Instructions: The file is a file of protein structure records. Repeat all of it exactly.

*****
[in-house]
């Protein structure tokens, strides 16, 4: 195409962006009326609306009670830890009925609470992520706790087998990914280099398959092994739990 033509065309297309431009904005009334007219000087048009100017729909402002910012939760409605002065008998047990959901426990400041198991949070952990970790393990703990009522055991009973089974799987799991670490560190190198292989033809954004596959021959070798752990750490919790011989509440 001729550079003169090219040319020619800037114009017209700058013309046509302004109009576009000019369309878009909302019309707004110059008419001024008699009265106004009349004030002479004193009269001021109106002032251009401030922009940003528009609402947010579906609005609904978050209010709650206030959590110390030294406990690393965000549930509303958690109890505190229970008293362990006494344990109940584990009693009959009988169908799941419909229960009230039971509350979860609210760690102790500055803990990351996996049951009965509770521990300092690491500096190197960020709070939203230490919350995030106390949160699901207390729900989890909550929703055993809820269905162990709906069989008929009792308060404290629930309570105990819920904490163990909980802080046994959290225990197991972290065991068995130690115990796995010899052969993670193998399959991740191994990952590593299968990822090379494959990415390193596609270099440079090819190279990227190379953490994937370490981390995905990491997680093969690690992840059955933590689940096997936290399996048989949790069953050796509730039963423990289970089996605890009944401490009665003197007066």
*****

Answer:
[in-house]
């Protein structure tokens, strides 16, 4: 195409962006009326609306009670830890009925609470992520706790087998990914280099398959092994739990 033509065309297309431009904005009334007219000087048009100017729909402002910012939760409605002065008998047990959901426990400041198991949070952990970790393990703990009522055991009973089974799987799991670490560190190198292989033809954004596959021959070798752990750490919790011989509440 001729550079003169090219040319020619800037114009017209700058013309046509302004109009576009000019369309878009909302019309707004110059008419001024008699009265106004009349004030002479004193009269001021109106002032251009401030922009940003528009609402947010579906609005609904978050209010709650206030959590110390030294406990690393965000549930509303958690109890505190229970008293362990006494344990109940584990009693009959009988169908799941419909229960009230039971509350979860609210760690102790500055803990990351996996049951009965509770521990300092690491500096190197960020709070939203230490919350995030106390949160699901207390729900989890909550929703055993809820269905162990709906069989008929009792308060404290629930309570105990819920904490163990909980802080046994959290225990197991972290065991068995130690115990796995010899052969993670193998399959991740191994990952590593299968990822090379494959990415390193596609270099440079090819190279990227190379953490994937370490981390995905990491997680093969690690992840059955933590689940096997936290399996048989949790069953050796509730039963423990289970089996605890009944401490009665003197007066």